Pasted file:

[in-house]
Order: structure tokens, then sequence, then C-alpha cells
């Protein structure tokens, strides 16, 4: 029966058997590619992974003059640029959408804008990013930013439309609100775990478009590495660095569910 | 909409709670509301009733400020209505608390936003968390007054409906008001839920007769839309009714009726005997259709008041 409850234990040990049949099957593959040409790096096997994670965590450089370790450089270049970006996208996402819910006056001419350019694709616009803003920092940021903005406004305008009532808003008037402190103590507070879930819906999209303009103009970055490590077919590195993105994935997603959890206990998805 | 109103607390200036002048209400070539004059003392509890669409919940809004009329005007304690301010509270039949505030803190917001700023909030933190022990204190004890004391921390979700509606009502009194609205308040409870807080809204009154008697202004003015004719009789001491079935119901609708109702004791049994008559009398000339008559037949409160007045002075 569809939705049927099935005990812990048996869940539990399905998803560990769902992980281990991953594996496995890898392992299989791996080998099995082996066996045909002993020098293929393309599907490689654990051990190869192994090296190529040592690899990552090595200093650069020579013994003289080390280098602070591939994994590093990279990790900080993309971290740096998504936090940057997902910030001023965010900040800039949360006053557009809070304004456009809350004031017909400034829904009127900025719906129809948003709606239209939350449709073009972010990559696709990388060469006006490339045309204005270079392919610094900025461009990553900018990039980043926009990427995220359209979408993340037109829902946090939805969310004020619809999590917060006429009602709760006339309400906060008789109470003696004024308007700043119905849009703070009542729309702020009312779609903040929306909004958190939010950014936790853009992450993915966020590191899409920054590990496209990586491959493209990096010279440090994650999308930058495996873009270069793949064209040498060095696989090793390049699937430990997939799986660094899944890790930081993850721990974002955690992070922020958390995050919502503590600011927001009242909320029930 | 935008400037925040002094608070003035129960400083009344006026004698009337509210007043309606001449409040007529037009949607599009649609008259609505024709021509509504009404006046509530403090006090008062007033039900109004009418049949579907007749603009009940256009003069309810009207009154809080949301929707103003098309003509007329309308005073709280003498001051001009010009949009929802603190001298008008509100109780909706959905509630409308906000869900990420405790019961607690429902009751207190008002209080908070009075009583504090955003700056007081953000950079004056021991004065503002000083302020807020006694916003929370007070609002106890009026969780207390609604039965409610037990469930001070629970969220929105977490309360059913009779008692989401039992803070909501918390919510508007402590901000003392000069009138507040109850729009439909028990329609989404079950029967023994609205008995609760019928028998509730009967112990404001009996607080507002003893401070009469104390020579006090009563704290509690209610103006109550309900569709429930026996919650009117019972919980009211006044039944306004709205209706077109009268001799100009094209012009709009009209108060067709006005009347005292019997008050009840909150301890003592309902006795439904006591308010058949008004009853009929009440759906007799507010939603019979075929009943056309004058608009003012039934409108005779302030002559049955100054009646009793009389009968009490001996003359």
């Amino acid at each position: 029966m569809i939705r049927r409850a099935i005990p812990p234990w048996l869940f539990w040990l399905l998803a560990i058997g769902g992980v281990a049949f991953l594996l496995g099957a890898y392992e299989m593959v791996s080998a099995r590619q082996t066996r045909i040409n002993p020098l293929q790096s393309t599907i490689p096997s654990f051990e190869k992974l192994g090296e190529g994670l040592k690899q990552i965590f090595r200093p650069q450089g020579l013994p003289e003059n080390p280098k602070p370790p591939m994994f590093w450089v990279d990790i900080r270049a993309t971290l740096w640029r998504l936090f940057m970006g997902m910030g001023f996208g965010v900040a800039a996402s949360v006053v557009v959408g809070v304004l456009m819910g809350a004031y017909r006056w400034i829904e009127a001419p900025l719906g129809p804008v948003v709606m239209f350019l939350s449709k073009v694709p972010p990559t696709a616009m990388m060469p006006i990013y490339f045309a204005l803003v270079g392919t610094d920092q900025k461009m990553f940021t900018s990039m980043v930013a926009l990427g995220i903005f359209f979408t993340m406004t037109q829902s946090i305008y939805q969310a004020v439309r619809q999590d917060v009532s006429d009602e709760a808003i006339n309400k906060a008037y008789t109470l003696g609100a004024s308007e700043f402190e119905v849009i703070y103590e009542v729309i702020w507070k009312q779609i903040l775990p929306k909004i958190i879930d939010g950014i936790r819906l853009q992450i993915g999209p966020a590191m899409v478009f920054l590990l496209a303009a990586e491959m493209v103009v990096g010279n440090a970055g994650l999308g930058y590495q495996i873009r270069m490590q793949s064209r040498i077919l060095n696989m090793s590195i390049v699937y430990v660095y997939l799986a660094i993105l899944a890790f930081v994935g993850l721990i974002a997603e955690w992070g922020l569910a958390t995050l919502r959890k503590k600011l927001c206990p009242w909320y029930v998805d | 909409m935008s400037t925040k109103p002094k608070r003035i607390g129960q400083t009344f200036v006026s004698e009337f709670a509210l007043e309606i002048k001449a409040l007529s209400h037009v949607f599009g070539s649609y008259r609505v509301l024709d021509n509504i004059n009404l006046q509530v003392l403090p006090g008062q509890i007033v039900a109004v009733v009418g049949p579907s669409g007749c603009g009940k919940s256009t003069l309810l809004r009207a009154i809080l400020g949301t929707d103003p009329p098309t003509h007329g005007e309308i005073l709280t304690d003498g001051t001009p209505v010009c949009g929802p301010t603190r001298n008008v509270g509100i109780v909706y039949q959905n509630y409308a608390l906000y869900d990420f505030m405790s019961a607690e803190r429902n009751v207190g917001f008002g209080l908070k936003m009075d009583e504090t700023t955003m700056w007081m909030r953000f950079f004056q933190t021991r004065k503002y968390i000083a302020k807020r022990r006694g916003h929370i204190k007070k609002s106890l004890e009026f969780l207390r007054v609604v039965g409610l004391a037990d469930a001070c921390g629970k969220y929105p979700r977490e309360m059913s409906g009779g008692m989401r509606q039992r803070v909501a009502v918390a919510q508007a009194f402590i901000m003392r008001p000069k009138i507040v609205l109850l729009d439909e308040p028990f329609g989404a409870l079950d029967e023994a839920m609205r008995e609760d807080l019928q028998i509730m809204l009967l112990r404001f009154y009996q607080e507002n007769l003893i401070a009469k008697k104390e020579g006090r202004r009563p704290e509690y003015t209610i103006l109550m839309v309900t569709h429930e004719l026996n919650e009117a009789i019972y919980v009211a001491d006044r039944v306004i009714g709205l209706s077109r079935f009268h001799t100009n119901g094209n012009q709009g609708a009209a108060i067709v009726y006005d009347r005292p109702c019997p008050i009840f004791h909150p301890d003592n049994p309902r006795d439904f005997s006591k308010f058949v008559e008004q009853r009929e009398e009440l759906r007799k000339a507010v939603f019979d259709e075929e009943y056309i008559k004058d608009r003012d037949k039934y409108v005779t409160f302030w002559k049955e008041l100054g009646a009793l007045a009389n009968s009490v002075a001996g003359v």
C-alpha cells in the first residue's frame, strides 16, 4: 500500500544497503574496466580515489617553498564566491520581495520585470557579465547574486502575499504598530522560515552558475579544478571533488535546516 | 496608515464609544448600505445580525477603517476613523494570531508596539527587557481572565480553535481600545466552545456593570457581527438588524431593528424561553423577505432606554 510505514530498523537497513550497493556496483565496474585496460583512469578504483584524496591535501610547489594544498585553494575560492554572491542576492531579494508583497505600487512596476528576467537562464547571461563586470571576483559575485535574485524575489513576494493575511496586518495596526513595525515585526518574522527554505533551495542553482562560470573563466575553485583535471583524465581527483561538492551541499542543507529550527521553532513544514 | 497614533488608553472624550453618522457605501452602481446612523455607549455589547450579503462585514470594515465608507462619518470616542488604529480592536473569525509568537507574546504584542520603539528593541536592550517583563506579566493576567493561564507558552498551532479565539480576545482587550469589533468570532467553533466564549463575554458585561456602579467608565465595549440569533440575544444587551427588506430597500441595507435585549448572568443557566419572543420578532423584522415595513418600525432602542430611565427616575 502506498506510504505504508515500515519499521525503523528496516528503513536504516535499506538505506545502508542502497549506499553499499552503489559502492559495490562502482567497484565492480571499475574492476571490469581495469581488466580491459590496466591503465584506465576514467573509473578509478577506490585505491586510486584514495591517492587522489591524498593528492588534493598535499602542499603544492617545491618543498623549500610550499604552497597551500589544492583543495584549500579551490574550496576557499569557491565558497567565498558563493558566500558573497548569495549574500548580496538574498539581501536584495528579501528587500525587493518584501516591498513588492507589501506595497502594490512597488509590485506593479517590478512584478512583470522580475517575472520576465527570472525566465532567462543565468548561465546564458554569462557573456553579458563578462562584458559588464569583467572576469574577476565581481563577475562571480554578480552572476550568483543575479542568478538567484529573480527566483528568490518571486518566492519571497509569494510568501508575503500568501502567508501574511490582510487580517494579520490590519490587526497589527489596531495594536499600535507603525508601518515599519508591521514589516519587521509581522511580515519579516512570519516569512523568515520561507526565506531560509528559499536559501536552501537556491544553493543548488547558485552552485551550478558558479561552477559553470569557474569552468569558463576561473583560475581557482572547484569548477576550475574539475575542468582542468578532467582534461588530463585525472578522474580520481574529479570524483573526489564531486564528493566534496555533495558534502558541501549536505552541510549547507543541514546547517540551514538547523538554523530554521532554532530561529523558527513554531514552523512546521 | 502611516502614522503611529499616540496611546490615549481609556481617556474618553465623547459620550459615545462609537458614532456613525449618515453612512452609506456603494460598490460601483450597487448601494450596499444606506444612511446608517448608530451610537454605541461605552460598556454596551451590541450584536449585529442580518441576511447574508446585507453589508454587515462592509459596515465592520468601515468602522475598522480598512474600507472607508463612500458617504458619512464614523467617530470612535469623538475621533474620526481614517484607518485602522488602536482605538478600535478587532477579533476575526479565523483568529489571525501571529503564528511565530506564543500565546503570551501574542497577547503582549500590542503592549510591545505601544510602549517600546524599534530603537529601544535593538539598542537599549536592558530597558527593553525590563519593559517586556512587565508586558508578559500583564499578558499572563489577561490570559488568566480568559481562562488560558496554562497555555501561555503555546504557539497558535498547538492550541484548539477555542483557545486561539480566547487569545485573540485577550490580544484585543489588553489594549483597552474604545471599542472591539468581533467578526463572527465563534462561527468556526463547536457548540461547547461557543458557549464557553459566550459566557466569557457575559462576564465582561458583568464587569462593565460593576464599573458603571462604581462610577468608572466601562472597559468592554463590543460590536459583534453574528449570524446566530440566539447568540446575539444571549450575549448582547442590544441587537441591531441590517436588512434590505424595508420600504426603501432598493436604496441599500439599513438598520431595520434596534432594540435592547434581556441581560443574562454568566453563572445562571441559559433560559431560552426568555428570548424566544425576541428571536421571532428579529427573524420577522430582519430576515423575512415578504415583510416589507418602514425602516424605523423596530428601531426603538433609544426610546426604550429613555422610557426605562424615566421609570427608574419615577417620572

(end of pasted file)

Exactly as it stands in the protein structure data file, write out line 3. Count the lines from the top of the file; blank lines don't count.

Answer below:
């Protein structure tokens, strides 16, 4: 029966058997590619992974003059640029959408804008990013930013439309609100775990478009590495660095569910 | 909409709670509301009733400020209505608390936003968390007054409906008001839920007769839309009714009726005997259709008041 409850234990040990049949099957593959040409790096096997994670965590450089370790450089270049970006996208996402819910006056001419350019694709616009803003920092940021903005406004305008009532808003008037402190103590507070879930819906999209303009103009970055490590077919590195993105994935997603959890206990998805 | 109103607390200036002048209400070539004059003392509890669409919940809004009329005007304690301010509270039949505030803190917001700023909030933190022990204190004890004391921390979700509606009502009194609205308040409870807080809204009154008697202004003015004719009789001491079935119901609708109702004791049994008559009398000339008559037949409160007045002075 569809939705049927099935005990812990048996869940539990399905998803560990769902992980281990991953594996496995890898392992299989791996080998099995082996066996045909002993020098293929393309599907490689654990051990190869192994090296190529040592690899990552090595200093650069020579013994003289080390280098602070591939994994590093990279990790900080993309971290740096998504936090940057997902910030001023965010900040800039949360006053557009809070304004456009809350004031017909400034829904009127900025719906129809948003709606239209939350449709073009972010990559696709990388060469006006490339045309204005270079392919610094900025461009990553900018990039980043926009990427995220359209979408993340037109829902946090939805969310004020619809999590917060006429009602709760006339309400906060008789109470003696004024308007700043119905849009703070009542729309702020009312779609903040929306909004958190939010950014936790853009992450993915966020590191899409920054590990496209990586491959493209990096010279440090994650999308930058495996873009270069793949064209040498060095696989090793390049699937430990997939799986660094899944890790930081993850721990974002955690992070922020958390995050919502503590600011927001009242909320029930 | 935008400037925040002094608070003035129960400083009344006026004698009337509210007043309606001449409040007529037009949607599009649609008259609505024709021509509504009404006046509530403090006090008062007033039900109004009418049949579907007749603009009940256009003069309810009207009154809080949301929707103003098309003509007329309308005073709280003498001051001009010009949009929802603190001298008008509100109780909706959905509630409308906000869900990420405790019961607690429902009751207190008002209080908070009075009583504090955003700056007081953000950079004056021991004065503002000083302020807020006694916003929370007070609002106890009026969780207390609604039965409610037990469930001070629970969220929105977490309360059913009779008692989401039992803070909501918390919510508007402590901000003392000069009138507040109850729009439909028990329609989404079950029967023994609205008995609760019928028998509730009967112990404001009996607080507002003893401070009469104390020579006090009563704290509690209610103006109550309900569709429930026996919650009117019972919980009211006044039944306004709205209706077109009268001799100009094209012009709009009209108060067709006005009347005292019997008050009840909150301890003592309902006795439904006591308010058949008004009853009929009440759906007799507010939603019979075929009943056309004058608009003012039934409108005779302030002559049955100054009646009793009389009968009490001996003359």